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College students get swag with Sumpto

Sumpto uses college students to advertise products on social media — and it's catching on.

sumpto college students Students influence their way to getting monogrammed hats, T-shirts and other products from brands they tout on social media.

It’s almost a cliche: collegestudents rarely step into the world without wearing something festooned with the logo for a Greek life, a favorite college sports team or a shapeless fuzzy sweatsuit with their college letters stamped across the butt. A new social media program called Sumpto allows college students to collect sunglasses, beer pong kits cases of Red Bull and other college-y products in exchange for Tweeting, Instagramming or posting on Facebook.

The site rewards students for being “influencers,” and doles products out to students after filtering by gender, Greek affiliation, and other criteria. Keely Warren joined Sumpto as a Freshman at East Carolina University so she could score a “Belle” Halloween costume for a discounted price. Warren has a relatively high Sumpto score of 40 and she says she puts the time in to make it count.

“I've shared a lot of things on Facebook and Twitter, I've had people ask me about it, like, ‘is this real life?’” she says. “I try and claim as many rewards as I can because, really, who doesn't want free stuff?” This is a familiar trope to anyone who has ever participated in or witnessed a college student stampede for free pizza.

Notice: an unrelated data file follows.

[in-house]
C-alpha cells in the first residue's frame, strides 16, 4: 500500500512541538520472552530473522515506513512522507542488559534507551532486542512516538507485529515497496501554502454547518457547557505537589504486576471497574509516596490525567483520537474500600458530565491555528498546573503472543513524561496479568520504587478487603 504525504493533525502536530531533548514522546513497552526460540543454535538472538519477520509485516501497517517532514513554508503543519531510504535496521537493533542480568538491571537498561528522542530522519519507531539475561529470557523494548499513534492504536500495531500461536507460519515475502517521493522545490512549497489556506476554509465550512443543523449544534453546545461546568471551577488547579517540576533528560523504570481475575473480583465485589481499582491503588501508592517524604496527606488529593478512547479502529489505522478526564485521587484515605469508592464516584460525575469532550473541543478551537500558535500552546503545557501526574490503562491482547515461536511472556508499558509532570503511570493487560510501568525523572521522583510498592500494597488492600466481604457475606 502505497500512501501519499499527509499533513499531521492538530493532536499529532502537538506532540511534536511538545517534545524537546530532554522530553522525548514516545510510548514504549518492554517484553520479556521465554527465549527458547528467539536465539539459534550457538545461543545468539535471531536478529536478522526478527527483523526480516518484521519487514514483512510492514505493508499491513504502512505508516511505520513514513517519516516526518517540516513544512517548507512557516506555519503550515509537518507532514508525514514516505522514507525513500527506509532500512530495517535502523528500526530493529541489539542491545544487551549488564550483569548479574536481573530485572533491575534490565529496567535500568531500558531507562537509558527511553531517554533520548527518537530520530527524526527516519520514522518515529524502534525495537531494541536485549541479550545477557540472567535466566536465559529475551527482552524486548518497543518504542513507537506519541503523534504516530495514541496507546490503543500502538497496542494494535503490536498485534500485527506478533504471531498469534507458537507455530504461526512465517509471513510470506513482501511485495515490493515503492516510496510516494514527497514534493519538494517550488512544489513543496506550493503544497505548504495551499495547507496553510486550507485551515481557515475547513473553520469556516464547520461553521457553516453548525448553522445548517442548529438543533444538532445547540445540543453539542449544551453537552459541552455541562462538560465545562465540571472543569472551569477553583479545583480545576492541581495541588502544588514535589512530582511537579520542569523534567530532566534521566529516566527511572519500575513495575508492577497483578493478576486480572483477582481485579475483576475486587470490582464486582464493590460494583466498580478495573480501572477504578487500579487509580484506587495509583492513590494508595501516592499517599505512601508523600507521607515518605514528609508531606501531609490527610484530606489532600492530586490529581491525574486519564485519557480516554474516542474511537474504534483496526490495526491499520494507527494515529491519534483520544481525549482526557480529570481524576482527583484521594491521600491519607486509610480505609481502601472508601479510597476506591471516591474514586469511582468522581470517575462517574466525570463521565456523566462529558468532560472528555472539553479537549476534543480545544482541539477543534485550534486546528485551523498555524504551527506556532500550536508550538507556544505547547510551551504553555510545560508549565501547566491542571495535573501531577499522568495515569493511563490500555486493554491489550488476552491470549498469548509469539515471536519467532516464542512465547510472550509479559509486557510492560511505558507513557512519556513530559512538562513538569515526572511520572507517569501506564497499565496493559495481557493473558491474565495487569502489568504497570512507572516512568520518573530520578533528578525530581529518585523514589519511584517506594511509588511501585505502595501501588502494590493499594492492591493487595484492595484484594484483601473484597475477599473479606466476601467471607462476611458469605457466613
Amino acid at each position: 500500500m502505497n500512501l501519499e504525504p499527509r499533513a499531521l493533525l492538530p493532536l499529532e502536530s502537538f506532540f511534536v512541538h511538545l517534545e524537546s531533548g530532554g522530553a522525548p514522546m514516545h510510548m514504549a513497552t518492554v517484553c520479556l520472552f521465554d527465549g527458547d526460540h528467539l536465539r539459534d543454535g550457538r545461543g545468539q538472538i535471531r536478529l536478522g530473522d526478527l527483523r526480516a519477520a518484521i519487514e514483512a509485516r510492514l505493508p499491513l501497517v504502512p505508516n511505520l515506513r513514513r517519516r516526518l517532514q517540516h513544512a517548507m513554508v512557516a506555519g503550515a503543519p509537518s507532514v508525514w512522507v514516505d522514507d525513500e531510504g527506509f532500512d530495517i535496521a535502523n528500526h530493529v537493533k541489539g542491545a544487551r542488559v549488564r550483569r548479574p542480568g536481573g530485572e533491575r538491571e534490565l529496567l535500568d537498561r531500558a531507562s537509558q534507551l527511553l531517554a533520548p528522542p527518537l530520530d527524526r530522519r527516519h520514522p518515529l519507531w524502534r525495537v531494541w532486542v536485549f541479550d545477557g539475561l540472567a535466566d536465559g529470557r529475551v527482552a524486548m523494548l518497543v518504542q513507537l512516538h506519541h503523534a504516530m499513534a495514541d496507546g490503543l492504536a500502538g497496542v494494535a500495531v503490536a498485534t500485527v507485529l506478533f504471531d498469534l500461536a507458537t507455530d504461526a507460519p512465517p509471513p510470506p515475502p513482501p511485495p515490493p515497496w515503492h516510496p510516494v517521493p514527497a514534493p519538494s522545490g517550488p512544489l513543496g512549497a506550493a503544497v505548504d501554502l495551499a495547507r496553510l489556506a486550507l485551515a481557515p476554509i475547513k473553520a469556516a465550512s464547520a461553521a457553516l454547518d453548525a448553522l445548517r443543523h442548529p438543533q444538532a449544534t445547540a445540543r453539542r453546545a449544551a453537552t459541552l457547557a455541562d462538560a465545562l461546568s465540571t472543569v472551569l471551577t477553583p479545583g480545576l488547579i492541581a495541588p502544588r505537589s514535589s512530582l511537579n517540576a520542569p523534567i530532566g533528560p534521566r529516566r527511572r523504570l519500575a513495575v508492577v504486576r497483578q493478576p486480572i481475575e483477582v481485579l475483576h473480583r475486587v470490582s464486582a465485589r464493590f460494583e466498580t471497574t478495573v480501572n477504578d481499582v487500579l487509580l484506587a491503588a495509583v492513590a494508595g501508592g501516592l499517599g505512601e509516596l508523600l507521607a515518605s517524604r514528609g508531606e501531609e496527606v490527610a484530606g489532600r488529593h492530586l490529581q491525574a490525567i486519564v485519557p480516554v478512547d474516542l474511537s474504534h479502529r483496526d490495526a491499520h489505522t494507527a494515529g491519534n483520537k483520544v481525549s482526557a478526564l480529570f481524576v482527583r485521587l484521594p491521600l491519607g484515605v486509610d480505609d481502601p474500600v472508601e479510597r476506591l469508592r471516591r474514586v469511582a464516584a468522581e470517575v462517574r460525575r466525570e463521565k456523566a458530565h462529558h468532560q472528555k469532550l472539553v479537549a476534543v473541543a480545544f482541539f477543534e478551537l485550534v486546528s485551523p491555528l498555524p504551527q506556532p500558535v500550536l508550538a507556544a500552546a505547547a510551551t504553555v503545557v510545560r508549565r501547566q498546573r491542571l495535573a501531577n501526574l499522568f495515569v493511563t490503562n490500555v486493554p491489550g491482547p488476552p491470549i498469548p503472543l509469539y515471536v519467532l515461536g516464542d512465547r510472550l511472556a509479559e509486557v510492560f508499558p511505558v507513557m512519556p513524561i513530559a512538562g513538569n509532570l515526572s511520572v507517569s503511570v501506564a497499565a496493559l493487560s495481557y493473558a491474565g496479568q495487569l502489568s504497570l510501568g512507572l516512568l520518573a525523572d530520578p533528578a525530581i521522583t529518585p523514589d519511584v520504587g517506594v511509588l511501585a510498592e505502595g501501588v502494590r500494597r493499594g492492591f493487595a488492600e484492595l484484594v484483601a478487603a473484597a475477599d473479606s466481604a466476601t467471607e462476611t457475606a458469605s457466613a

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CJ Ryan, a Senior marketing major at Arizona State University is taking note of Sumpto’s technique of social media sharing from a professional standpoint. He was intrigued by Sumpto, then sought out the company’s 24-year-old founder Ben Kosinski and ended up being their summer intern.

“I think that the way that Ben is approaching social media marketing and word of mouth marketing is cool,” he says, noting that marketers are often confounded by the college student market, a valuable asset in marketing terms because students are making decisions about products on their own for the first time. “When college students get free stuff from companies they are interested in, they will post it on social media. By giving us cool stuff, I get the return that I need and I’ll dedicate posts and pictures to do it.”

Students aren't the only ones believing in Sumpto. The company recently raised $350,000 in investments to help expand the company. There are approximately 15 thousand "influencers" using Sumpto, though they expect the number to tick upwards quickly in the coming weeks with a referral rewards program. Warren says that she has encouraged 178 people to use her referral link to sign up for Sumpto, and she's hoping to be in the running to win a bike or one of the larger rewards for the winners of the referral contest.

Whether or not the site creates zombie brand drones of college students or is a deft example of marketing strategy remains to be seen. Founder Ben Kosinksi believes in the exceptionalism of the Millenial generation, saying that those who grew up with Facebook and Twitter are capable of drowning out the sound of advertisers and prefer to hone in on their friends’ suggestions.

“College students have been hit with advertising at a much earlier age. We ignore media that is not coming from one of our friends and followers,” he says. Regardless of what it means for the future of marketing, students’ hum of social media activity shows them showing off their Sumpto gear loud and proud. In all caps, one student Tweeted: “anyone in college, join @sumpto now, you literally get free stuff just by using social media sites!”

 
 
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